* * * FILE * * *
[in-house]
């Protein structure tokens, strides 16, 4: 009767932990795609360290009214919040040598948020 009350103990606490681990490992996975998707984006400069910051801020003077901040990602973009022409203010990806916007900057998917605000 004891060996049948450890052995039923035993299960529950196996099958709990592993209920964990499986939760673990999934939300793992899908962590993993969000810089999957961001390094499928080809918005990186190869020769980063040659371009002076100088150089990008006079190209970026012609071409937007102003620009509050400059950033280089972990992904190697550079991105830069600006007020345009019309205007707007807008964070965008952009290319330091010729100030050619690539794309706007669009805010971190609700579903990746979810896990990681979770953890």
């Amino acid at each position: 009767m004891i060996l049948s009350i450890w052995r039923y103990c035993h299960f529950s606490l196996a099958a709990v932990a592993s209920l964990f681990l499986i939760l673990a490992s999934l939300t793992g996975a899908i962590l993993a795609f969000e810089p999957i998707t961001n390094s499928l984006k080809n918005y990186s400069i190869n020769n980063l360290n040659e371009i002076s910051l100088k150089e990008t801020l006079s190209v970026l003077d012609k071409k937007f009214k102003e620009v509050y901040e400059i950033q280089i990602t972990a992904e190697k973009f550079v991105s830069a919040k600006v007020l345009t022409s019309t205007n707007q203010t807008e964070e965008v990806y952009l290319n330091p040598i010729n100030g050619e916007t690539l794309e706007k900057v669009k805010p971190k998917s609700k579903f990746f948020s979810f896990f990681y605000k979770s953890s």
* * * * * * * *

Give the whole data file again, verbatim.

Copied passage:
[in-house]
């Protein structure tokens, strides 16, 4: 009767932990795609360290009214919040040598948020 009350103990606490681990490992996975998707984006400069910051801020003077901040990602973009022409203010990806916007900057998917605000 004891060996049948450890052995039923035993299960529950196996099958709990592993209920964990499986939760673990999934939300793992899908962590993993969000810089999957961001390094499928080809918005990186190869020769980063040659371009002076100088150089990008006079190209970026012609071409937007102003620009509050400059950033280089972990992904190697550079991105830069600006007020345009019309205007707007807008964070965008952009290319330091010729100030050619690539794309706007669009805010971190609700579903990746979810896990990681979770953890």
């Amino acid at each position: 009767m004891i060996l049948s009350i450890w052995r039923y103990c035993h299960f529950s606490l196996a099958a709990v932990a592993s209920l964990f681990l499986i939760l673990a490992s999934l939300t793992g996975a899908i962590l993993a795609f969000e810089p999957i998707t961001n390094s499928l984006k080809n918005y990186s400069i190869n020769n980063l360290n040659e371009i002076s910051l100088k150089e990008t801020l006079s190209v970026l003077d012609k071409k937007f009214k102003e620009v509050y901040e400059i950033q280089i990602t972990a992904e190697k973009f550079v991105s830069a919040k600006v007020l345009t022409s019309t205007n707007q203010t807008e964070e965008v990806y952009l290319n330091p040598i010729n100030g050619e916007t690539l794309e706007k900057v669009k805010p971190k998917s609700k579903f990746f948020s979810f896990f990681y605000k979770s953890s």